Payday Lending and Consumer Access to Credit: Will the Practice Survive?

By Horn, Charles M. | Consumers' Research Magazine, January 2004 | Go to article overview

Payday Lending and Consumer Access to Credit: Will the Practice Survive?


Horn, Charles M., Consumers' Research Magazine


Charles Dickens was not thinking about payday lenders when he wrote about "the best of times" and "the worst of times," but had he been doing so, this particular turn of phrase would have accurately described the state of the payday lending industry today. From its relatively modest big-city neighborhood origins to its current national profile and reach, including a number of nationwide financial firms engaged exclusively or predominantly in payday lending, the industry has benefited from rapid growth and an embedded high-profit business model in becoming a $40 billion per year industry--good times, indeed. On the other side of the ledger, however, the payday lending industry has been the subject of what can only be described as a regulatory gang-tackling at the federal level, an increased incidence of tough state payday loan laws, and a continuing hostile public relations offensive by leading consumer groups--certainly some bad times. And, behind the debate over payday lending there are some entrenched regulatory and public interest attitudes that are likely to prolong the intensity of the public discussion and throw a shadow over the continued expansion of this industry, which is a promise of interesting times for the foreseeable future.

What is Payday Lending?

Payday lending, also known as payday advance, is the popular name for what is more formally referred to as "deferred check presentment lending." In its basic--and predominant--form, a payday loan is a short-term, unsecured loan in a relatively small amount (generally under $500) that is made on the strength of a borrower's postdated check and a regular job. For the use of this money for a short time period, the borrower will pay the payday lender a fee (frequently in the range of $15 per $100 borrowed). A payday loan usually is made for no more than two or three weeks, and is supposed to enable customers to meet short-term cash-flow demands until their next cash infusion--usually their next payday (hence the name). If the customer cannot repay the loan when it is due, the lender may cash the customer's postdated check or renew (or "roll over") the loan for another term.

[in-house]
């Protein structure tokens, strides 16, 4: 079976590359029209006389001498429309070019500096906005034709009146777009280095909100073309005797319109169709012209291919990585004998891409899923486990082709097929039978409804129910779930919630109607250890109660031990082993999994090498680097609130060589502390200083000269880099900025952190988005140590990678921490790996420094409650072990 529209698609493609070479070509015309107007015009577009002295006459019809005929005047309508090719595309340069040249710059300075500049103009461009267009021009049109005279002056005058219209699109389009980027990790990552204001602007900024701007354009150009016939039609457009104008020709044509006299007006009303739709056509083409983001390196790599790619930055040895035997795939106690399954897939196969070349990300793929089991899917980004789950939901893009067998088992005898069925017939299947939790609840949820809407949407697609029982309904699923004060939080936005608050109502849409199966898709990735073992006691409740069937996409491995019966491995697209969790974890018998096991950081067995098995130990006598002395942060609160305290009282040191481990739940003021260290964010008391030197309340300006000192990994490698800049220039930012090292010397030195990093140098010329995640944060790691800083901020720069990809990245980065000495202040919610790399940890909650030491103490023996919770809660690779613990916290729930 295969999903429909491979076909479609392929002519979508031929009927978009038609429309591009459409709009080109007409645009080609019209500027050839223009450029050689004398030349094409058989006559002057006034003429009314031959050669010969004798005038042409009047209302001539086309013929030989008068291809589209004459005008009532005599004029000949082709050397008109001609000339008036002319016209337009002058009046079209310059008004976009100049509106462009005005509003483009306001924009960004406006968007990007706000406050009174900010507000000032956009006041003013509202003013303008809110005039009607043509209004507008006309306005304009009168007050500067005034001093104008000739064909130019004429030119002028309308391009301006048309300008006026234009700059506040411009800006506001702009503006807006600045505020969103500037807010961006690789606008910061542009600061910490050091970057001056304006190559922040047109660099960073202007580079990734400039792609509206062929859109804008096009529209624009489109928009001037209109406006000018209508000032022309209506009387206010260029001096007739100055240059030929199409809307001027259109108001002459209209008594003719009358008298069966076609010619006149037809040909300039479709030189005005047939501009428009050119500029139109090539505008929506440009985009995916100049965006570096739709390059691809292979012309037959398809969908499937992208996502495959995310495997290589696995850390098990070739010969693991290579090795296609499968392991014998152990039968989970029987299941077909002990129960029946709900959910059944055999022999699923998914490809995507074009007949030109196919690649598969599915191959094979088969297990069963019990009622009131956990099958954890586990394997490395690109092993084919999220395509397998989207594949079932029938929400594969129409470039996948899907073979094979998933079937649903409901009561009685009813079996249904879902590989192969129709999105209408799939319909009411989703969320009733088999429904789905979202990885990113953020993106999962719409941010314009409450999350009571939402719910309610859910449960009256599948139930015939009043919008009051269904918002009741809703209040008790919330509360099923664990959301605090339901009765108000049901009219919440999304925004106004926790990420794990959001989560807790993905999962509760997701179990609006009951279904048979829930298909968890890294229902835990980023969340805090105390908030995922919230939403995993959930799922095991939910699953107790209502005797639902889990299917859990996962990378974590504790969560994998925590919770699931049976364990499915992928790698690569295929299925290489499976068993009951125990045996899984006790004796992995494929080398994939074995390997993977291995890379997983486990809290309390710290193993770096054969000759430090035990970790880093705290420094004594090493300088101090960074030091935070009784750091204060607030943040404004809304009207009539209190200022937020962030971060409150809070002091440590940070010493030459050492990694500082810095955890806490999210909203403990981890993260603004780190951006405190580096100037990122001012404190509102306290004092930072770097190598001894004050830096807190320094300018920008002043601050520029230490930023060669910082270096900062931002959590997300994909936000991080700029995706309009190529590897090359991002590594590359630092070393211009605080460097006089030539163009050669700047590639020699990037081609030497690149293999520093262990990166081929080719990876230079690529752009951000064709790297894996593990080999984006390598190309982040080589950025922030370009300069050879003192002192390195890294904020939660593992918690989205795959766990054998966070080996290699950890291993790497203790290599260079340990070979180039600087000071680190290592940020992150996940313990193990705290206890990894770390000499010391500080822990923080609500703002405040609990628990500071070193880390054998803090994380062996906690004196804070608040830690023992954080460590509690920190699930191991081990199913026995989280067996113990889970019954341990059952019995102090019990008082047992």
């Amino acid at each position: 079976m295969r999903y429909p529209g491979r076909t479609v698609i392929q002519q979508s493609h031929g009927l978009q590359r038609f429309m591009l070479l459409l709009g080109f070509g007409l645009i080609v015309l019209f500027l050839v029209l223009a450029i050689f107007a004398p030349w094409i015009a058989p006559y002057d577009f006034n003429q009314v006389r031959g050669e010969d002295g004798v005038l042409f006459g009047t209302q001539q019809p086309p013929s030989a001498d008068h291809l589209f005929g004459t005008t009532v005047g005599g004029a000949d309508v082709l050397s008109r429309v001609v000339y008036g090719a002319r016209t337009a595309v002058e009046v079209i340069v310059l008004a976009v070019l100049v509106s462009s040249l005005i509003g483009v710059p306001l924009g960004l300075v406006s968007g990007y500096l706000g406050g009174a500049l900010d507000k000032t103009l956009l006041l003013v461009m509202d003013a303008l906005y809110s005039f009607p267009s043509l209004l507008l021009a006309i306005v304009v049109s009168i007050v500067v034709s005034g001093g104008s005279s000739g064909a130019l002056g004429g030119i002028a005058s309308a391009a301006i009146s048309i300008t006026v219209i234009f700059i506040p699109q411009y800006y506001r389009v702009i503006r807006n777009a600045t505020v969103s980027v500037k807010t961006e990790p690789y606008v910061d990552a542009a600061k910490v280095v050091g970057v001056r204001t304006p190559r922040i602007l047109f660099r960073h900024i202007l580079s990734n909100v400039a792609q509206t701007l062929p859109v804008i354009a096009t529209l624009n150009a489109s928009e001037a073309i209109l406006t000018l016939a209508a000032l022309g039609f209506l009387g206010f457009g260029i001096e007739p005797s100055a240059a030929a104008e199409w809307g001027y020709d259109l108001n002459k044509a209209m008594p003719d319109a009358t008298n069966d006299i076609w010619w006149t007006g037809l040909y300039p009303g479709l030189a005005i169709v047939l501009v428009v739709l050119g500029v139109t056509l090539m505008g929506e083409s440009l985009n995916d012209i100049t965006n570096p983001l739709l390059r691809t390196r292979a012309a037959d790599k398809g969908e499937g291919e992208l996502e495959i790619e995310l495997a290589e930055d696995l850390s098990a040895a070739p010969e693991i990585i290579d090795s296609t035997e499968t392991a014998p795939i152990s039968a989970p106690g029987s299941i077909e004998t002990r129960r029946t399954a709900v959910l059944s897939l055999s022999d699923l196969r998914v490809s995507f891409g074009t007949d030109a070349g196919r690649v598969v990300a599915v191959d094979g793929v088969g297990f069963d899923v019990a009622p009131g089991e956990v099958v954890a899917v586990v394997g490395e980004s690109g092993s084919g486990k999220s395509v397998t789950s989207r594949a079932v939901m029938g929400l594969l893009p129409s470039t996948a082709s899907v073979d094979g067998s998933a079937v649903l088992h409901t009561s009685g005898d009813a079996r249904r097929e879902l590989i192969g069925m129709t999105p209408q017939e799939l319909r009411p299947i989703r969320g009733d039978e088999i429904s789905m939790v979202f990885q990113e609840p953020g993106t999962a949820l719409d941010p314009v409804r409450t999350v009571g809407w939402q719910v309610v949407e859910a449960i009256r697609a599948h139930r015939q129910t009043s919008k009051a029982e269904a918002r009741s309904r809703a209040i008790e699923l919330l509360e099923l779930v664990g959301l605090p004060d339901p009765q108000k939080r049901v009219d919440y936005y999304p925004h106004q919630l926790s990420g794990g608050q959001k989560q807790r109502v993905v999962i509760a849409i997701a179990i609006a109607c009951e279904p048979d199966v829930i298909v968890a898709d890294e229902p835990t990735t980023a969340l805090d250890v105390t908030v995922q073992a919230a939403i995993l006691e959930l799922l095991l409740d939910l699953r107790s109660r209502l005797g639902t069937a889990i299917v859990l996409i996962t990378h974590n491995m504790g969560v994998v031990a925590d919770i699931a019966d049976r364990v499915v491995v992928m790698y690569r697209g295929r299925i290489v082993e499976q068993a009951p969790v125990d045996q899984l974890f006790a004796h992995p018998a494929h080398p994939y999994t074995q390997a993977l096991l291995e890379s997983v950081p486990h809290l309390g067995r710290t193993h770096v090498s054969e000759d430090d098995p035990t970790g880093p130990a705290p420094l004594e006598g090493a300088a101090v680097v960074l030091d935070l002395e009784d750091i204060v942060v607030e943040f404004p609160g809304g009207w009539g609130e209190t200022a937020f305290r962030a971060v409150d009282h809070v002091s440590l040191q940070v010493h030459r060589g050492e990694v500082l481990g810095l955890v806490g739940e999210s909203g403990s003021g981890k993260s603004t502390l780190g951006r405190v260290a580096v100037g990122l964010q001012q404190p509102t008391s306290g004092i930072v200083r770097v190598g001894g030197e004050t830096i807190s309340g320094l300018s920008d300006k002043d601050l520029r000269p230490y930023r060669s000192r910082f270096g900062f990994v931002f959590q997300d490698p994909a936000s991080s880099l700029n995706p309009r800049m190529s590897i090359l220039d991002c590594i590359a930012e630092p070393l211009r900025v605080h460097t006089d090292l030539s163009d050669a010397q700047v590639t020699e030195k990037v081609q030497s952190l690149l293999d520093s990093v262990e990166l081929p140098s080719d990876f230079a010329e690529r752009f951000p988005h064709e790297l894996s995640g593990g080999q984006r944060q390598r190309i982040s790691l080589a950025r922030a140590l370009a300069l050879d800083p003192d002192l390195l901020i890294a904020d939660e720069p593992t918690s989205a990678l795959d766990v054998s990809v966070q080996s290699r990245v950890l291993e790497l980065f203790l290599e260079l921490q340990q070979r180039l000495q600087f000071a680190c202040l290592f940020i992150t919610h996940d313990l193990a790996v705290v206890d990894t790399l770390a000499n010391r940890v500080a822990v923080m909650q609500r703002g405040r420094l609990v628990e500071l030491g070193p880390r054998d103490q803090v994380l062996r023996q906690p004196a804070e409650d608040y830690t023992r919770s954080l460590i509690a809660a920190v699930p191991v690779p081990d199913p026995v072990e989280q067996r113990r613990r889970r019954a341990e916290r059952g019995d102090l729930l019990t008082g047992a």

Payday loans offer the appeal to consumers of being fast, not paper-intensive (often, not much more than a current bank statement, pay stub and proof of residence/Social Security number will suffice) and convenient. They also are a source of credit--and cash--for consumers who have no or limited access to credit in the mainstream banking system because of their socioeconomic status or poor credit history. For this reason, payday lending is considered a form of "subprime" lending.

And, there lies the rub: Consumer groups charge that payday lending is an inherently predatory activity that targets poor and blue-collar consumers who are coaxed into abusive lending relationships characterized by poorly disclosed and exorbitant loan fees, oppressive collection practices, and a vicious circle of loan relievers (each time with new fees) from which they cannot emerge. Payday lenders reply that their services benefit consumers by making credit available to segments of the population that do not have easy access to credit cards, banks loans and other more traditional financing alternatives; that their fees in many cases are lower than the bounced-check and other bank fees assessed on consumers with cash flow problems; and that the abusive practices in question are not used by responsible lenders. They also point to the fact that payday lending is becoming increasingly regulated at the state level and is subject to a full panoply of federal consumer protection laws. In addition, payday lenders have their political defenders, in that a number of members of Congress have encouraged the federal financial regulatory agencies not to regulate the payday lending industry out of existence.

The Regulatory Landscape

Payday lenders are regulated primarily at the state level, under state laws governing consumer finance activities in general, or, in approximately 30 states, laws specifically governing payday lending activities. …

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